2. Greyhounds and Children

Many hounds are welcomed into homes with young kids and with some patience and careful management most greyhounds can develop a lovely bond with their young family members. We aim to place more resilient hounds in homes with kids, as well as ones who have previously been around children at their racing kennels.  

It’s worth noting that Greyhounds typically aren’t overly tactile rough and tumble type dogs, if this is what you are after then another breed may be a better fit for you.  

It often takes upwards of three months for a dog to settle into a new home, so during this time and especially the first week when their stress hormone levels  are elevated, it’s particularly important to take introductions slowly and go at the greyhound’s pace - as exciting as it is to have a new family member it takes time to develop friendships!  

Points to remember:  

It is beneficial for parents learn to read dog body language so they can see when their greyhound is saying they need a break or some space to keep kids safe and the hounds happy.  If the greyhound’s body is loose and more animated and they are seeking out interaction that typically means they are comfortable. If they are moving slowly, trying to get away, or are still and frozen then that is likely an indication that they need some space.  

Young, unsupervised children are most at risk of being bitten by dogs. Most bites occur on the face and most dogs involved in these incidents are known to the child.  

Supervision - Use a crate, or other safe contained area e.g. play pen, baby gates, when settling in your new dog. This will help keep your greyhound and children safe when your attention is distracted. If you cannot supervise your child and dog, the dog should be in the safe area. 

Sleeping - Leave the dog alone when they are sleeping or resting. Rather than approaching the hound, call them over an invite them toward you, otherwise let them have some down time. Some greyhounds sleep with their eyes open and can startle and snap if touched when sleeping; it’s safest if they sleep in a crate rather than on furniture or with the children laying on the floor.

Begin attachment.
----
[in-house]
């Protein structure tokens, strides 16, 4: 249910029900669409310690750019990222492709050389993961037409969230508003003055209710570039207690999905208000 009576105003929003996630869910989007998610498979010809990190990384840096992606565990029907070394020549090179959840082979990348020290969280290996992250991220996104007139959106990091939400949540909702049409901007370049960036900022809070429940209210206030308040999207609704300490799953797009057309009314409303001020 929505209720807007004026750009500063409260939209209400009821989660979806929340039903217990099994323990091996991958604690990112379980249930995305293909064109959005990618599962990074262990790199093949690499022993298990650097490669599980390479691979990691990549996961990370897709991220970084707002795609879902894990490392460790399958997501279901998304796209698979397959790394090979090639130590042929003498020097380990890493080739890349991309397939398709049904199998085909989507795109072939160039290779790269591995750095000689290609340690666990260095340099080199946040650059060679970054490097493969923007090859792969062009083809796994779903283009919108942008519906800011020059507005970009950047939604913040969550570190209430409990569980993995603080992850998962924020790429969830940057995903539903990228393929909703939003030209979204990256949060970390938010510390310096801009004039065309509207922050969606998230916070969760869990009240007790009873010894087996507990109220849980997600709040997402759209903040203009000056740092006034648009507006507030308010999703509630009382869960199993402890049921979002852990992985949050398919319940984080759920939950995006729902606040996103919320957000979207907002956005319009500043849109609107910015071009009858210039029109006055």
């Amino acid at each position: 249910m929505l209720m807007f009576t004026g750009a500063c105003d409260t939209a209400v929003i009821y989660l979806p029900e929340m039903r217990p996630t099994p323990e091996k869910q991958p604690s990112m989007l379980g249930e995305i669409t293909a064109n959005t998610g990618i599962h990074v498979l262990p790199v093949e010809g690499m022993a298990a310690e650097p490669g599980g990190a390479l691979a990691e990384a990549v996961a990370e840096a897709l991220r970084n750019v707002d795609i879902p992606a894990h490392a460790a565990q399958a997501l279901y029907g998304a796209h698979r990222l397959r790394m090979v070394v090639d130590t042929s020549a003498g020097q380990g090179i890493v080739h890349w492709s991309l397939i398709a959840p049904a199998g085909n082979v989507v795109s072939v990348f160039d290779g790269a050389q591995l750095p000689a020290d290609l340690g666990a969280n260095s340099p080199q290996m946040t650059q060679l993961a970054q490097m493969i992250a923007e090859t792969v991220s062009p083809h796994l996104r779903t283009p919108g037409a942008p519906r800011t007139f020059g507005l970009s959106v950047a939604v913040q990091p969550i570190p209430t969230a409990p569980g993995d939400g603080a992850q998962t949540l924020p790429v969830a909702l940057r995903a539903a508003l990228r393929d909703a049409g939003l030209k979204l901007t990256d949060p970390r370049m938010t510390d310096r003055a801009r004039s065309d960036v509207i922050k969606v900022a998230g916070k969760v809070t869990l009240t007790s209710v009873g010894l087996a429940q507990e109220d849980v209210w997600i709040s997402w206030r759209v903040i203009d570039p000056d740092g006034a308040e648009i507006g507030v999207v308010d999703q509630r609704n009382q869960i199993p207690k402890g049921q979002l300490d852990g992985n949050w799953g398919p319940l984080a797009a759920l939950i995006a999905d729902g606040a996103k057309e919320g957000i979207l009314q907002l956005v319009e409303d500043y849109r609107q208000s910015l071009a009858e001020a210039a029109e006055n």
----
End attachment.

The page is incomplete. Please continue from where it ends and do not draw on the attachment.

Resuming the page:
Food and toys - Feed your greyhound in a separate area from the kids and supervise interactions with toys, as these are both highly valuable to dogs and often sources of conflict.  

Patience - Allow your new dog time to get used to your family, everything is brand new for them and they are likely experiencing a degree of fear or stress - it may take up to 3 months before they feel comfortable and at home. Involve your kid in training with the hound, this will help to build a relationship, especially if there are lots of yummy treats involved.  

If there is a baby, then there is no requirement that the dog and baby have contact, it is safest if they are completely separate e.g. using play pens or baby gates. If you already have a baby or are planning a new arrival, then we can provide additional information to ensure it’s as smooth a transition as possible.  

Understanding what actions might cause the family dog to bite are common sense:  

  • Dogs want to eat their food in peace rather than be bugged or have someone else play with it, just like us.  

  • We teach children that it’s wrong to steal toys from each other, it is also rude to steal toys from dogs.  

  •  Putting your face into a dog’s face can be scary or irritating, just like with people.   

  • No one likes being pestered when they’re resting sleeping, fortunately for us humans, we can often close our bedroom door. Similarly, dogs need a safe space where they can be away from kids and excitement. Kids should avoid bugging the dog when they are sleeping or resting. Instead call the dog over and give them a choice if they want to hang out with the kids or would rather have some down time.  

  • Kids dislike being handled roughly, so do dogs.  

  • It’s rude to climb on, step on, or otherwise invade someone else’s personal space and the same goes for dogs.  

  • Squealing and yelling can frazzle both humans and dogs.  

  • In general, dogs dislike being hugged, opt instead for long slow pats with an open palm from their collar to tail or chin to chest.